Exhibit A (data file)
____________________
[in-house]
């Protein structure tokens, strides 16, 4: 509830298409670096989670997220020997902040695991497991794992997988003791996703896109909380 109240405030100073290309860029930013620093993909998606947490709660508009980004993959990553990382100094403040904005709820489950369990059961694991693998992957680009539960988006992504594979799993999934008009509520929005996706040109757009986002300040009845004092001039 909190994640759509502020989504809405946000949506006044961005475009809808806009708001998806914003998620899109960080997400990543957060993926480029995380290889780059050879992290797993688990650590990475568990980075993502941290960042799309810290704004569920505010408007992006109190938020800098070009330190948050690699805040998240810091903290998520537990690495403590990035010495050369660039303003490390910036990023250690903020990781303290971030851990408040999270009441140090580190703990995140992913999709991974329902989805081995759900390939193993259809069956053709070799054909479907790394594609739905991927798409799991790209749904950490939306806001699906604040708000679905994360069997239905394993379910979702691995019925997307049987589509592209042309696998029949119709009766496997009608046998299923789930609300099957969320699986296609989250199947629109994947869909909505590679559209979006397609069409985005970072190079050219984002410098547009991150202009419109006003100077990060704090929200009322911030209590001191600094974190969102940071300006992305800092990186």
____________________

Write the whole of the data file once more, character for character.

[in-house]
């Protein structure tokens, strides 16, 4: 509830298409670096989670997220020997902040695991497991794992997988003791996703896109909380 109240405030100073290309860029930013620093993909998606947490709660508009980004993959990553990382100094403040904005709820489950369990059961694991693998992957680009539960988006992504594979799993999934008009509520929005996706040109757009986002300040009845004092001039 909190994640759509502020989504809405946000949506006044961005475009809808806009708001998806914003998620899109960080997400990543957060993926480029995380290889780059050879992290797993688990650590990475568990980075993502941290960042799309810290704004569920505010408007992006109190938020800098070009330190948050690699805040998240810091903290998520537990690495403590990035010495050369660039303003490390910036990023250690903020990781303290971030851990408040999270009441140090580190703990995140992913999709991974329902989805081995759900390939193993259809069956053709070799054909479907790394594609739905991927798409799991790209749904950490939306806001699906604040708000679905994360069997239905394993379910979702691995019925997307049987589509592209042309696998029949119709009766496997009608046998299923789930609300099957969320699986296609989250199947629109994947869909909505590679559209979006397609069409985005970072190079050219984002410098547009991150202009419109006003100077990060704090929200009322911030209590001191600094974190969102940071300006992305800092990186």